How to Embrace the Effects of Psychedelics Without the Drugs

Experts say psychedelic breathwork can ‘blow your socks off’

Tessa Love


Illustration: Tsjisse Talsma

In an attempt to escape the ever-increasing stress of life in 2020, I laid down on the floor of my Northern Californian cabin on a recent Saturday afternoon and did something not uncommon in this corner of the world: I tried to enter a psychedelic state of consciousness. The catch is, I didn’t take any drugs.

Following a guided video, I did a practice known as “psychedelic breathwork,” a method of controlled breathing that’s meant to stimulate a psychedelic experience and spark a greater awareness of one’s emotional state. According to Field Trip Health, the company offering the sessions, the practice, coupled with a 50-minute integration session with a licensed therapist, could help relieve the particular anxieties brought on by life in the times of Covid-19 — and much more.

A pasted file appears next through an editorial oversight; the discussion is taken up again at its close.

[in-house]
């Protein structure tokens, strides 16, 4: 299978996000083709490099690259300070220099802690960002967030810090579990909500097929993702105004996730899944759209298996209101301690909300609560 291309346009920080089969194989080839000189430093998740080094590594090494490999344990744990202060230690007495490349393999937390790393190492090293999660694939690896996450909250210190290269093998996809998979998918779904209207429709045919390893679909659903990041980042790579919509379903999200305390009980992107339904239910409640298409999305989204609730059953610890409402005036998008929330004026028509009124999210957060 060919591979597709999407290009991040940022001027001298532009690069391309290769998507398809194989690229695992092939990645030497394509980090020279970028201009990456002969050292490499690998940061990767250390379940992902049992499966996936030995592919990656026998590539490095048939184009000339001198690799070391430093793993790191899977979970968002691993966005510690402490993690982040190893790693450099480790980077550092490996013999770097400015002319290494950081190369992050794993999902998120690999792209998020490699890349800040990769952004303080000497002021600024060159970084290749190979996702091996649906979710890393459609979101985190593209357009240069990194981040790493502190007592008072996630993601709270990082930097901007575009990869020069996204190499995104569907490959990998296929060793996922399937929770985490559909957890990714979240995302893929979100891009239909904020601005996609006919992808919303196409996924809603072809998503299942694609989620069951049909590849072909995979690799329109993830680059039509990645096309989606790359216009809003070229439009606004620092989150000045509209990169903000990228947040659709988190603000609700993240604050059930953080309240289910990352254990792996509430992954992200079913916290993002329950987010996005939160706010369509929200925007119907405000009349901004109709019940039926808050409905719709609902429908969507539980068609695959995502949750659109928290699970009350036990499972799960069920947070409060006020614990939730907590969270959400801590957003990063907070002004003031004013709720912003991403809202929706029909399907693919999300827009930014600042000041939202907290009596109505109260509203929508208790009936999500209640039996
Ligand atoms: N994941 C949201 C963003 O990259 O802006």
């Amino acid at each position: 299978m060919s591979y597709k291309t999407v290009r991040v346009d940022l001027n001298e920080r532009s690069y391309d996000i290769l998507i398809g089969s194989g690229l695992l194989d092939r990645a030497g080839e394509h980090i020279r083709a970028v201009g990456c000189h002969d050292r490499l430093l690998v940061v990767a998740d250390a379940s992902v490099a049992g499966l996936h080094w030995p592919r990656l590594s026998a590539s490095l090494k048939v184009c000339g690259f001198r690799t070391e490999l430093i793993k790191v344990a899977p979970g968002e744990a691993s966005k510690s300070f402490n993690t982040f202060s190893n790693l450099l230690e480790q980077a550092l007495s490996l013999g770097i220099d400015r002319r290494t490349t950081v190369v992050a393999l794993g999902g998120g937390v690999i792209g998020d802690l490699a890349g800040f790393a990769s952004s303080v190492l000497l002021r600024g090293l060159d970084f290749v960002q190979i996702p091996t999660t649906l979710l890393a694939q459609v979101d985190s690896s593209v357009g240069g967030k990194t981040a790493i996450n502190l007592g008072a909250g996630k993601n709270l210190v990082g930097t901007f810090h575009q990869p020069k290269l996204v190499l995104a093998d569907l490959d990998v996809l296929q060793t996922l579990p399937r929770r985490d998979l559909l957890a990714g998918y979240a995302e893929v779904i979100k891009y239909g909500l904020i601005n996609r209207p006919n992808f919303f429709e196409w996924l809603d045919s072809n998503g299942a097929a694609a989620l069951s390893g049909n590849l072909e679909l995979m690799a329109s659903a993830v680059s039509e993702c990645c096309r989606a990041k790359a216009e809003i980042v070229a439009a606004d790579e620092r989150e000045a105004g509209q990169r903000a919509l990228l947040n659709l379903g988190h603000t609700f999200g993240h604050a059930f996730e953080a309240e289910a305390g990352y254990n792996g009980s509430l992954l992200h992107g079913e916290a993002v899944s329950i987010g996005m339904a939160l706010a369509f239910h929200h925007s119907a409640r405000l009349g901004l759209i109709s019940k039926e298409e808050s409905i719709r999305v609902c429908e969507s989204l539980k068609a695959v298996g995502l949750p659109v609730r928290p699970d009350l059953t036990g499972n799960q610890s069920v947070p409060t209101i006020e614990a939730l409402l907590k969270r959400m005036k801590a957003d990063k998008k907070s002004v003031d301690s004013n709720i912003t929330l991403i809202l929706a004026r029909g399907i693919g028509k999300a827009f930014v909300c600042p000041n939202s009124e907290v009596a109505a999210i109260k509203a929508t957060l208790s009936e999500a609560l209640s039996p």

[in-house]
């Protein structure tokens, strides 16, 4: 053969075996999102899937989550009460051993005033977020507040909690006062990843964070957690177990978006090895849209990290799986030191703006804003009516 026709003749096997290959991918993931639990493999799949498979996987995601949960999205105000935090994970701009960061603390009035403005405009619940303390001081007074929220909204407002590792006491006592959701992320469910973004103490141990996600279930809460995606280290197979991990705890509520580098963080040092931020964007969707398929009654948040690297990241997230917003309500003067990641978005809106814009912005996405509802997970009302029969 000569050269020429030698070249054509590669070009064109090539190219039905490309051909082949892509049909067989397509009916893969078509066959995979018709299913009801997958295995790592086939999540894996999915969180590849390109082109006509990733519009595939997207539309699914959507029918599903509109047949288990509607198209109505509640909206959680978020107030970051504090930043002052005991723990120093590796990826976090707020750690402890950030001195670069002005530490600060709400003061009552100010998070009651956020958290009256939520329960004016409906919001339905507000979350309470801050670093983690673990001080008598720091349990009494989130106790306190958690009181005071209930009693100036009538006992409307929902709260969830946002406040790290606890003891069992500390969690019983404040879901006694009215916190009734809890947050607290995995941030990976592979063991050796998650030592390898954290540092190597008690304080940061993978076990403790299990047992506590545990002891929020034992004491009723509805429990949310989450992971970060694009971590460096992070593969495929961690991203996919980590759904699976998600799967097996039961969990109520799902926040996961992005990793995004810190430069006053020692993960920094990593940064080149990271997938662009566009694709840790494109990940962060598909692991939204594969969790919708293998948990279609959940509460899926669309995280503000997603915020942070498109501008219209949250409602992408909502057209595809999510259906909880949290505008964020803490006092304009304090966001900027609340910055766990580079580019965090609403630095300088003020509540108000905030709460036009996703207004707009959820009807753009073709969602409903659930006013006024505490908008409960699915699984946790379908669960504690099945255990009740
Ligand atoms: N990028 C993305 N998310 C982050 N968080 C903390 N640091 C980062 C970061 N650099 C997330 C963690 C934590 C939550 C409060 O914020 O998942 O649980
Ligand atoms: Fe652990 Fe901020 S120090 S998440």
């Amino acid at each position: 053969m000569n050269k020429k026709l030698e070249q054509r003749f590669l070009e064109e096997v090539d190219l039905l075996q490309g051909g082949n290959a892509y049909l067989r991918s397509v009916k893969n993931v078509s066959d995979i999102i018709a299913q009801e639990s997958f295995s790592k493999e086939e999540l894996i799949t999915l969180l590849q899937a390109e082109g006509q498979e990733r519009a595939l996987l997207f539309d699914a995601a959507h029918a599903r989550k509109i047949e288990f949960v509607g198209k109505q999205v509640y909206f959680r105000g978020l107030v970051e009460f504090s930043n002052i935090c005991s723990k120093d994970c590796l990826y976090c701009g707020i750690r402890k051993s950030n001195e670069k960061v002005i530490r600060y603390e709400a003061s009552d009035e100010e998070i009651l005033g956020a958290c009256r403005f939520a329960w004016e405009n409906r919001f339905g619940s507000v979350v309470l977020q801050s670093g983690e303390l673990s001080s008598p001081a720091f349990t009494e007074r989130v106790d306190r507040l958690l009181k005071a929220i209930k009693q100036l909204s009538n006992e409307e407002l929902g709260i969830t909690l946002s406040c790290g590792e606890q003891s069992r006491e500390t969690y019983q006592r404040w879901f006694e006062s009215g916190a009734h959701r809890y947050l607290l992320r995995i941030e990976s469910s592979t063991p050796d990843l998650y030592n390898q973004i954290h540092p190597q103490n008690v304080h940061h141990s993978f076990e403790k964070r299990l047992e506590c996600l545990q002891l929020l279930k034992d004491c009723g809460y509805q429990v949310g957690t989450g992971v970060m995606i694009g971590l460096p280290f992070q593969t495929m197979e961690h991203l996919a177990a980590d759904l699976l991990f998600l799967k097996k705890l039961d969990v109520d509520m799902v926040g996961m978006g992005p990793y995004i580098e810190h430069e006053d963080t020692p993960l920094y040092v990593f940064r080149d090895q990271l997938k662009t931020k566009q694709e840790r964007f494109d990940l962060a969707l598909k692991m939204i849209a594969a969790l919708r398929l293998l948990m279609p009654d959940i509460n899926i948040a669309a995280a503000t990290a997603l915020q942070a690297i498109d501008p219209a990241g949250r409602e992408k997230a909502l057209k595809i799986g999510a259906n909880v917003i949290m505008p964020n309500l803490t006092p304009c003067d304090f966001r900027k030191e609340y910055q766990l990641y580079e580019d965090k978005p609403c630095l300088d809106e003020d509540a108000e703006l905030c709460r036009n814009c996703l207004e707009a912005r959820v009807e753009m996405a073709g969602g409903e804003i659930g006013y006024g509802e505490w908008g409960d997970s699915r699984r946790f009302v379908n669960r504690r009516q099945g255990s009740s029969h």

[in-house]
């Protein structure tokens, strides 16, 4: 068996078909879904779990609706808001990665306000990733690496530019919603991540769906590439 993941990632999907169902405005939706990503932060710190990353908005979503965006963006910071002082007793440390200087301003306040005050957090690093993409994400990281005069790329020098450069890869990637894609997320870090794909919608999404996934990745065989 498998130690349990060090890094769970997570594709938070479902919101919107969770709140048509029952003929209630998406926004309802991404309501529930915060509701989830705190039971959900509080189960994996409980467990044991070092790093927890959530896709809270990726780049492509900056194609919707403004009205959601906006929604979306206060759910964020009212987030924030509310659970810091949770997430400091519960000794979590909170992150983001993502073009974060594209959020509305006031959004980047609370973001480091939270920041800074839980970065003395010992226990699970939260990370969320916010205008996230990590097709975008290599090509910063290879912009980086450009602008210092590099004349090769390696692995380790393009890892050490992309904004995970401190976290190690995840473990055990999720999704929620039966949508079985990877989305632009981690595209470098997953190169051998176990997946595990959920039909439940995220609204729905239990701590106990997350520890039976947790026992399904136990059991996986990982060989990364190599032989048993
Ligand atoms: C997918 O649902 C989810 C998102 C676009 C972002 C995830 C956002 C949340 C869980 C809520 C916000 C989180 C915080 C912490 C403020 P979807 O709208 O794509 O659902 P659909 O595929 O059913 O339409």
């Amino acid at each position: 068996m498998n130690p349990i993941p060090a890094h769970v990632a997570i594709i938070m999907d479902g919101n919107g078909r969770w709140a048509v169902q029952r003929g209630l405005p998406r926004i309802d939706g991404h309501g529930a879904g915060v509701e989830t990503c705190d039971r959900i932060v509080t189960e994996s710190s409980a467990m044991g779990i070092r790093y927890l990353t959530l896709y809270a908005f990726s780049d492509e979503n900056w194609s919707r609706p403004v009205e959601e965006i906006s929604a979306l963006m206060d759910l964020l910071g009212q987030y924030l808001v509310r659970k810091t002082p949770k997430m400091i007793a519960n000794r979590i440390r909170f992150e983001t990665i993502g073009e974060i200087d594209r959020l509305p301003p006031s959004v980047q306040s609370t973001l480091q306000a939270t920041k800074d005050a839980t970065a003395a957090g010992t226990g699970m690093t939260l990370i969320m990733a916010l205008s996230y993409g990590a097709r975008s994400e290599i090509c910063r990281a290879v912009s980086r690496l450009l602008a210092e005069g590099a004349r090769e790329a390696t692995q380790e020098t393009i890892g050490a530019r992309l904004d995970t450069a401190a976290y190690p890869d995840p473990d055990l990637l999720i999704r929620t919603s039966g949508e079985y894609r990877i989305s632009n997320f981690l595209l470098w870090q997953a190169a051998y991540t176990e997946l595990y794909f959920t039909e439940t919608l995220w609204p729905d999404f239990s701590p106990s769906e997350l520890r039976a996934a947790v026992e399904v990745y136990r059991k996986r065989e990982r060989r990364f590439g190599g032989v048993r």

Based in Ontario, Canada, Field Trip offers in-person ketamine-assisted psychotherapy for depression and post-traumatic stress disorder (PTSD). But like most clinical psychedelic studies and treatments (and, well, everything else in the world), the global shutdown has put their work on pause, potentially at a moment in time when people might need it the most. In response to this bad timing, Field Trip wanted to offer…